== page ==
We always aim to keep our classes interesting and fun. We also try to engage as many students as possible, and that’s why these classes cater to older students who have already graduated from our Learning Center programs, or have not been able to attend class this year due to our reduced COVID-19 schedule. We wanted to provide these students with something a little different from our regular programming that we hope will help them in the long-run. 

Our older students at Yspaniola are not the only ones benefiting from the development of these English classes. One of our university scholarship holders, Daniel, is working as an assistant in the classroom alongside Emery. He is helping prepare lessons, translating when needed, and of course, practicing his English.

One of our students, Oriana, said, “I like English class because it is fun and every class I learn more things.” Like Oriana, all of our students want to learn as much as possible! We have had many students ask to join the class, but due to space constraints and COVID-19 restrictions we have had to limit the number of people that can be in the classroom at once. However, we hope to continue to provide more English classes in the upcoming academic year!

Thank you so much for taking the time to read our GlobalGiving update. Here at Yspaniola we are so thankful for all of our GlobalGiving Donors. It is thanks to your support that we are able to provide classes like these in the community of Batey Libertad! We can’t wait to update you on our progress as the year goes on. If you have any questions, please don’t hesitate to contact us at

Warm Regards, 

The Yspaniola Team

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Striving for quality and inclusion


At Yspaniola, we envision a Dominican Republic where all students can access inclusive, high-quality education. The difficulties and disruption of 2020 greatly impacted our work, however, in February 2021 we came back to our socially-distanced, COVID-safe classrooms with great energy, striving as always to find new ways to strengthen our preschool programming.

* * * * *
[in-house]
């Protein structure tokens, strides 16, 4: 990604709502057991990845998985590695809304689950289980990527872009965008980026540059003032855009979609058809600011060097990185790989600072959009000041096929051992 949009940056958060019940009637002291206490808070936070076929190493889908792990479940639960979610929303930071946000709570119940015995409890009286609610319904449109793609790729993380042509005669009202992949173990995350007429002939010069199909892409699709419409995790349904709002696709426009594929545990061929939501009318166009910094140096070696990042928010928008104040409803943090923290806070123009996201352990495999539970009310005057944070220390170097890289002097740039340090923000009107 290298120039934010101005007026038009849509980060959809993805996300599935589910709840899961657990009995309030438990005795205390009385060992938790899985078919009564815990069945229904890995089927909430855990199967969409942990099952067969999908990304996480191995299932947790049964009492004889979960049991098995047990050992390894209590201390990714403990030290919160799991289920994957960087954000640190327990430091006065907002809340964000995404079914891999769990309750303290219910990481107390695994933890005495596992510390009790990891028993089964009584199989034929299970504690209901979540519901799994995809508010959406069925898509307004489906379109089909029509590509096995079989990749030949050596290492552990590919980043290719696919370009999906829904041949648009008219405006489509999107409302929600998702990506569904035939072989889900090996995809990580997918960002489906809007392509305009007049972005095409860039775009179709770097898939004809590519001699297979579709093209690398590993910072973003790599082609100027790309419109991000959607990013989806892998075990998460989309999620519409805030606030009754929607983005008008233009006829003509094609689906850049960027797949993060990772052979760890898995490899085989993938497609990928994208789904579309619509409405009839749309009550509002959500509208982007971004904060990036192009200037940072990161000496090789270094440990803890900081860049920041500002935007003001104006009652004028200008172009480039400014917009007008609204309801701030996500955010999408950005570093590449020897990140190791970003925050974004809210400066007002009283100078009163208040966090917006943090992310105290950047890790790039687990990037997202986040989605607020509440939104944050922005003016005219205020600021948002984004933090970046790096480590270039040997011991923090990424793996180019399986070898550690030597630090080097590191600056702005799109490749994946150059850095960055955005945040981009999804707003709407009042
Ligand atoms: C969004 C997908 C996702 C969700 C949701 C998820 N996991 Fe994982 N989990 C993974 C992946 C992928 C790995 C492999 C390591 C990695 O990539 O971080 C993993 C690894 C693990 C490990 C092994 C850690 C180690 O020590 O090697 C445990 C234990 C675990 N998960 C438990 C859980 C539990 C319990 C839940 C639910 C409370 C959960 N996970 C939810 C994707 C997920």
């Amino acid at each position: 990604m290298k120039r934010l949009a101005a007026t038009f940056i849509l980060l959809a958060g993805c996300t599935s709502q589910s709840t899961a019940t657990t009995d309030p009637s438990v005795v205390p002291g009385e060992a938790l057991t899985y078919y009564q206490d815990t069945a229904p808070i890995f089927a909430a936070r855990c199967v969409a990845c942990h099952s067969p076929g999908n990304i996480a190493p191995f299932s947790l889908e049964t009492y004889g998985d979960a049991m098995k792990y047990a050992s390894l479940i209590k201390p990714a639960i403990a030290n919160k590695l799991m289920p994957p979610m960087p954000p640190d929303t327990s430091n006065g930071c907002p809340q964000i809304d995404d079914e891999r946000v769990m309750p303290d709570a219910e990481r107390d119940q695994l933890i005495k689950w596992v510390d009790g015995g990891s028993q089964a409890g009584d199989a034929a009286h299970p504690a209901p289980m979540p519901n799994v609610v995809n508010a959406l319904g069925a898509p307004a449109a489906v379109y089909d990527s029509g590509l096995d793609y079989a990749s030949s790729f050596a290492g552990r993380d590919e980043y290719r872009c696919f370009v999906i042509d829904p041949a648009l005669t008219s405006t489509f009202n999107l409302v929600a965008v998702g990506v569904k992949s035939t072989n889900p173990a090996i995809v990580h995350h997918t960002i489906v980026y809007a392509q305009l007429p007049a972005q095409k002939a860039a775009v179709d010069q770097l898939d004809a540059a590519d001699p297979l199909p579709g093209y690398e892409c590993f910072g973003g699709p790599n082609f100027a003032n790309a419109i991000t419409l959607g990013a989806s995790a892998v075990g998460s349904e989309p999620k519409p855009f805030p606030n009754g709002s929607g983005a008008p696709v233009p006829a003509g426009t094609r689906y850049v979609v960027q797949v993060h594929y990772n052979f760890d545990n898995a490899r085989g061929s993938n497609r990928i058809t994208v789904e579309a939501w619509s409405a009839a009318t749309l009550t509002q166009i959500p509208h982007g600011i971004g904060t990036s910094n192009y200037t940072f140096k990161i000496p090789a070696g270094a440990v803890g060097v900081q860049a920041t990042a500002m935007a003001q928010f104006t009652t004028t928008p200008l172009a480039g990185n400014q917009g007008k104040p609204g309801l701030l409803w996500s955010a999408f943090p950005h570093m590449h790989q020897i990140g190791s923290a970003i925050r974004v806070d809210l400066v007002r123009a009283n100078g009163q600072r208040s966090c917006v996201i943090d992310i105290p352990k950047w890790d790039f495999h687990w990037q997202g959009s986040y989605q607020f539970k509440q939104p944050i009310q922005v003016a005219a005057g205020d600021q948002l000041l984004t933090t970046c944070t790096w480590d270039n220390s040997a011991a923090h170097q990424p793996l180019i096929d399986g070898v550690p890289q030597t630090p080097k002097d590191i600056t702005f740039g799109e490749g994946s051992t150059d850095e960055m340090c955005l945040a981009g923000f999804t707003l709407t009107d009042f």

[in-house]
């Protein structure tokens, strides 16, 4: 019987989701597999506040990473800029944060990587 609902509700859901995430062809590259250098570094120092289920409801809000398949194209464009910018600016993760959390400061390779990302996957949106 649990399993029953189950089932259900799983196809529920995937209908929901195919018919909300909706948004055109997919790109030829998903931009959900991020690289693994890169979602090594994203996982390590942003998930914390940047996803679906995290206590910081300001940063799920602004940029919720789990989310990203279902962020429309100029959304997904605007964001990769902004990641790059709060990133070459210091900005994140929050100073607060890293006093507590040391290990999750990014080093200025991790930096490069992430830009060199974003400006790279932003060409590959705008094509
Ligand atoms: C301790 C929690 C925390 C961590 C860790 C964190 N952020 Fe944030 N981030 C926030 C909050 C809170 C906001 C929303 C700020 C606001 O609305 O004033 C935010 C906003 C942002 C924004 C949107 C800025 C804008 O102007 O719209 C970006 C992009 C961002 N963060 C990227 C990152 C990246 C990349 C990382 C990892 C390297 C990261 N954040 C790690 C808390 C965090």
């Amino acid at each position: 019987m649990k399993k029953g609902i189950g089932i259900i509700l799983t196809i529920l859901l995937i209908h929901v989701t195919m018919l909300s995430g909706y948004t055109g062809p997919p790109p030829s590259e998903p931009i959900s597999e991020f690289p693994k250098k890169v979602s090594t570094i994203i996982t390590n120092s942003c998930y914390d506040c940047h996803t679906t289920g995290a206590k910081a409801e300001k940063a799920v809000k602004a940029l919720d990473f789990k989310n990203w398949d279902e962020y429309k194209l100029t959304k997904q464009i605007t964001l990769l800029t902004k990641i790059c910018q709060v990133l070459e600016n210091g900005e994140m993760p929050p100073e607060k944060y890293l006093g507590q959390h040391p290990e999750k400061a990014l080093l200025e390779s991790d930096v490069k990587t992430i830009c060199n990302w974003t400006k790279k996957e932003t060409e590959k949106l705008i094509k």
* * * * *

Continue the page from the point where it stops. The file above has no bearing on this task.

Our preschool classes aim to help our students to develop basic literacy skills, as well as other key cognitive and non-cognitive skills such as socio-emotional, problem-solving and motor skills. All these abilities have proven to be crucial in building a foundation for lifelong learning capacities as children grow. This work all underpins Yspaniola’s aim to encourage children to become happy learners and community leaders with a will to share their learnings and be creative in overcoming the obstacles that life will bring.


We have also recently been working to review and update our education metrics as we strive to provide high quality literacy and skills training. Based on both our internal curriculum and international best practice standards, our newest set of learning goals will help us to better track our students' progress over time and zero in on activities to build key skills. 


Each Thursday, our preschoolers have “Reading Hour”, where their teachers conduct a readaloud of one of their favorite books. Followed by a related activity. In February, our students celebrated International Mother Language Day with a book entitled “Haiti Is”, by talented Haitian-American author Cindy Similien. Amazingly, Cindy was able to call in to our session and speak with the students!


The bilingual read aloud allowed students to discover and discuss their Haitian cultural heritage, and the beauty of haitian landscapes. For many, Haiti is the country where their parents or grandparents were born, or sometimes where they were born themselves. For others, it was an occasion to discover more about the culture and heritage of their classmates.